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The Redwood Shores, Calif.-based security vendor recently augmented its SSL Labs non-commercial SSL security resources with the release of a free public API to help enterprises test servers for SSL vulnerabilities.
Unlike Qualys' SSL Pulse dashboard, which tests SSL on about 200,000 of the worlds most highly trafficked websites, the SSL Labs API can be used to test any website and also works on multiple servers.
"SSL Labs tests public HTTP service, and if you go there, it tests one server at a time. While that's fine, we've had requests from people who have more than one server," said Ivan Ristic, director of engineering at Qualys. "If you have more than one server, it's difficult to keep track of all of them."
The API is free for anyone to use, but Qualys said it is working specifically with organizations such as large infrastructure providers, domain name registrars and certification authorities to better monitor their customers through the API.
Ristic said he hopes that these providers will inform their customers if the security is not adequate.
"We had an API internally," Ristic said, "but we polished it a bit, documented it and published it for everyone to use for free to test their own infrastructure.
In February, Frank Breedijk, the lead developer and author of vulnerability scanner Seccubus, wrote a blog post praising the release of the API and announced it would now be supported in the Seccubus scanner.
"[SSL Labs is] the de facto gold standard when it comes to judging SSL setups," Breedijk wrote.
Information security consultant Scott Helme of Pentest Limited, a UK-based cybersecurity firm, is also a long-time fan of the SSL Labs services. Last year, he posted a walkthrough for achieving an A+ grade on SSL configuration.
"The public API on the Qualys SSL test should further enable system administrators to keep a better check on their SSL/TLS configurations by allowing proper automated testing of their infrastructure," Helme said about the development. "This will allow any errors in configuration to be spotted and resolved more quickly and will allow much easier monitoring on larger estates, which can only be a good thing."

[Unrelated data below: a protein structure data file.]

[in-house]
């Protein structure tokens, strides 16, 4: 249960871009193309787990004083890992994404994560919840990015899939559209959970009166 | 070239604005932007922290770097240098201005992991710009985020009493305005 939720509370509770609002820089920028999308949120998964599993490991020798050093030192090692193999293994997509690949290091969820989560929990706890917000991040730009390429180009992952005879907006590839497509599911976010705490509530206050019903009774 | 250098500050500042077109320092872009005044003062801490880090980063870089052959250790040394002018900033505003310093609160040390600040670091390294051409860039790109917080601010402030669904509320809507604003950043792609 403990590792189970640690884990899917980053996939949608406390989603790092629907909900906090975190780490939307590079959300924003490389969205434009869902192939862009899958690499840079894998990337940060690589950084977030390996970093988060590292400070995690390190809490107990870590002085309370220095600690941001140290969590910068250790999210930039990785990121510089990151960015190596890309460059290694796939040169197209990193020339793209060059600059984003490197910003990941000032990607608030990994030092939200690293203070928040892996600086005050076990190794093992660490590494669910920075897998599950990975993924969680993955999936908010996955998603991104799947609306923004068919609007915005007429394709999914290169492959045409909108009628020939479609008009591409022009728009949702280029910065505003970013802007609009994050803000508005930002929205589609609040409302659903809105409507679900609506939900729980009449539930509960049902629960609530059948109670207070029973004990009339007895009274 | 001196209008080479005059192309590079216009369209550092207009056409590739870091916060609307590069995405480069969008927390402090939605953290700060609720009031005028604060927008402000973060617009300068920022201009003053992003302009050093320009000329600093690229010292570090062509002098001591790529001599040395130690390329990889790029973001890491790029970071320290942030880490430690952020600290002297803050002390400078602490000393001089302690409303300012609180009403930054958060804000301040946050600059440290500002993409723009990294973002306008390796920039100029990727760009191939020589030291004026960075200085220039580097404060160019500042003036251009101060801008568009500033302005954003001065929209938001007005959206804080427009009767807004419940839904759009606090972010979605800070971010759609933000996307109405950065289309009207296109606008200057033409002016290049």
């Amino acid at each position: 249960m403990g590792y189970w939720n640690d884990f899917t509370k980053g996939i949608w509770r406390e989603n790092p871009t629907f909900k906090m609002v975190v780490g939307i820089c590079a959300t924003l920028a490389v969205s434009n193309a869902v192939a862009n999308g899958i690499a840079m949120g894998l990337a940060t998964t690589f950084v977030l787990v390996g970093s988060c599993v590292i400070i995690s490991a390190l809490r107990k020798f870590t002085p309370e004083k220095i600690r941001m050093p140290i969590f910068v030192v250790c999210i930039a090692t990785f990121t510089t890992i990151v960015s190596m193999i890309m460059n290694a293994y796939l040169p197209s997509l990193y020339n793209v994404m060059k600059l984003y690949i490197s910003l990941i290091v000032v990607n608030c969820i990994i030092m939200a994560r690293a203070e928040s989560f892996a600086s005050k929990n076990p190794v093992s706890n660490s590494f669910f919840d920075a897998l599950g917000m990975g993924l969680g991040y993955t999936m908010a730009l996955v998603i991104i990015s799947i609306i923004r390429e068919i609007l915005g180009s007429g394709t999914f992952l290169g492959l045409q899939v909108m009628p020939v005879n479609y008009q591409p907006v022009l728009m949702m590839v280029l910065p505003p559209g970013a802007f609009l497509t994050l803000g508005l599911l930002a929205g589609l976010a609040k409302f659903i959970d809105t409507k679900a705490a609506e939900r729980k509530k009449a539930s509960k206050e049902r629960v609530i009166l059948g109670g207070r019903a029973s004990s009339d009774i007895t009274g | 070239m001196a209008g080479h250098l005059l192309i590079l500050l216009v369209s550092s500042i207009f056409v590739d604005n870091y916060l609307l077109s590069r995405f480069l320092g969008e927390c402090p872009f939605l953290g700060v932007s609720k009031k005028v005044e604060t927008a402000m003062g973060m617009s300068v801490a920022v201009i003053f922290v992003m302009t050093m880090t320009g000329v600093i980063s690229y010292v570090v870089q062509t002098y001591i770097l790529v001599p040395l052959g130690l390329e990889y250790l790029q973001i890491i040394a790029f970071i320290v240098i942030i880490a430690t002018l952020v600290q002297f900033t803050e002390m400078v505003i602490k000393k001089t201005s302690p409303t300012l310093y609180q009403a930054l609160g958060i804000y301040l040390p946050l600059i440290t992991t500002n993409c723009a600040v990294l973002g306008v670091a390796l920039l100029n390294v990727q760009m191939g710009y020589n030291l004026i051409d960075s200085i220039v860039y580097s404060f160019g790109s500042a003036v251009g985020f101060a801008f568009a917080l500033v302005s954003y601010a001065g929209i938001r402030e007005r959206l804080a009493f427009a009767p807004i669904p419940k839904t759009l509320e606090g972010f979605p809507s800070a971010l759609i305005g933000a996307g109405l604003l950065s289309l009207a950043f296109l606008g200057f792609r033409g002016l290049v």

Grading security of SSL configurations
The SSL grading test is designed to show how the service is configured. The test runs through hundreds of criteria, though Ristic points out that not every dimension is equally important. Each dimension affects the grade, which is a letter from A to F.
A grade of B is acceptable in some cases, Ristic said, because in a large organization with a large user base there are users who are running legacy programs or devices. If cutting off these users is not realistic for business reasons, then some devices must be accepted. It is perfectly sensible, according to Ristic, to accept certain risks.
"If we give you an A, that means that you're passing and you have decent configuration and good security," he said. "Of course, if we give you an F, that means there's something seriously wrong, and then you have to work on it. You look at the results and figure out what's wrong and fix it."
The grading criteria are always evolving, Ristic said, since the environment has been changing constantly since its adoption in 2009.
"It's always [getting] stricter," Ristic said about the grading system. "We never relax requirements."
Ristic warned, however, that the grade is not the final say on security. A heavy emphasis on "perfect security" actually degrades performance.
"If you increase the size of your server keys, the connections to your server become slower," Ristic said. "Most sites do not need military-grade security."
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